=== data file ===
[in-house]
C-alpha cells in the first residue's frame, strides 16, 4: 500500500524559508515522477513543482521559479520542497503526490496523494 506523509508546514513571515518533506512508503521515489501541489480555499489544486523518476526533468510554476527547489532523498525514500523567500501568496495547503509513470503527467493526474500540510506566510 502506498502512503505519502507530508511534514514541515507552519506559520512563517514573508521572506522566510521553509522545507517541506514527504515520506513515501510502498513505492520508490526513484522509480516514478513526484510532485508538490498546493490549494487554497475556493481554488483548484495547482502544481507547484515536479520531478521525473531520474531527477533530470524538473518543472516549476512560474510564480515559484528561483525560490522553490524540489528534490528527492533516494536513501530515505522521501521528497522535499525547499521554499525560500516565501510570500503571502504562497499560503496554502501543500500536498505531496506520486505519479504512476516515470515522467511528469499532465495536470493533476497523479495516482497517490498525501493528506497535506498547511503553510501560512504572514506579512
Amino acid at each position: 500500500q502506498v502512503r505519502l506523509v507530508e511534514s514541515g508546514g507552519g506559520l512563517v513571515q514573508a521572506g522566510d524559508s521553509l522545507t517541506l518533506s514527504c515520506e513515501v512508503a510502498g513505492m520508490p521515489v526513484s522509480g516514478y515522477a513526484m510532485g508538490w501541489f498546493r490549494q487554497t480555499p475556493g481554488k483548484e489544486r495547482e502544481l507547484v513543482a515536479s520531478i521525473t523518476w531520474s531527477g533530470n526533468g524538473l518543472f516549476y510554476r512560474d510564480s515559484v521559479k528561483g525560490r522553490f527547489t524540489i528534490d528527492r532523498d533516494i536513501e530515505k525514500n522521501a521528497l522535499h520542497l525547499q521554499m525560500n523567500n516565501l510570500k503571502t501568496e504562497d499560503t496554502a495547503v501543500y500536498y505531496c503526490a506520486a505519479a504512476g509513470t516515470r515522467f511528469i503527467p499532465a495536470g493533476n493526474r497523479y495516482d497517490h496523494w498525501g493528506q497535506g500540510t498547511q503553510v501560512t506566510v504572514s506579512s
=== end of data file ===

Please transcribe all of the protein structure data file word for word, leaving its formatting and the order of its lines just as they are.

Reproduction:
[in-house]
C-alpha cells in the first residue's frame, strides 16, 4: 500500500524559508515522477513543482521559479520542497503526490496523494 506523509508546514513571515518533506512508503521515489501541489480555499489544486523518476526533468510554476527547489532523498525514500523567500501568496495547503509513470503527467493526474500540510506566510 502506498502512503505519502507530508511534514514541515507552519506559520512563517514573508521572506522566510521553509522545507517541506514527504515520506513515501510502498513505492520508490526513484522509480516514478513526484510532485508538490498546493490549494487554497475556493481554488483548484495547482502544481507547484515536479520531478521525473531520474531527477533530470524538473518543472516549476512560474510564480515559484528561483525560490522553490524540489528534490528527492533516494536513501530515505522521501521528497522535499525547499521554499525560500516565501510570500503571502504562497499560503496554502501543500500536498505531496506520486505519479504512476516515470515522467511528469499532465495536470493533476497523479495516482497517490498525501493528506497535506498547511503553510501560512504572514506579512
Amino acid at each position: 500500500q502506498v502512503r505519502l506523509v507530508e511534514s514541515g508546514g507552519g506559520l512563517v513571515q514573508a521572506g522566510d524559508s521553509l522545507t517541506l518533506s514527504c515520506e513515501v512508503a510502498g513505492m520508490p521515489v526513484s522509480g516514478y515522477a513526484m510532485g508538490w501541489f498546493r490549494q487554497t480555499p475556493g481554488k483548484e489544486r495547482e502544481l507547484v513543482a515536479s520531478i521525473t523518476w531520474s531527477g533530470n526533468g524538473l518543472f516549476y510554476r512560474d510564480s515559484v521559479k528561483g525560490r522553490f527547489t524540489i528534490d528527492r532523498d533516494i536513501e530515505k525514500n522521501a521528497l522535499h520542497l525547499q521554499m525560500n523567500n516565501l510570500k503571502t501568496e504562497d499560503t496554502a495547503v501543500y500536498y505531496c503526490a506520486a505519479a504512476g509513470t516515470r515522467f511528469i503527467p499532465a495536470g493533476n493526474r497523479y495516482d497517490h496523494w498525501g493528506q497535506g500540510t498547511q503553510v501560512t506566510v504572514s506579512s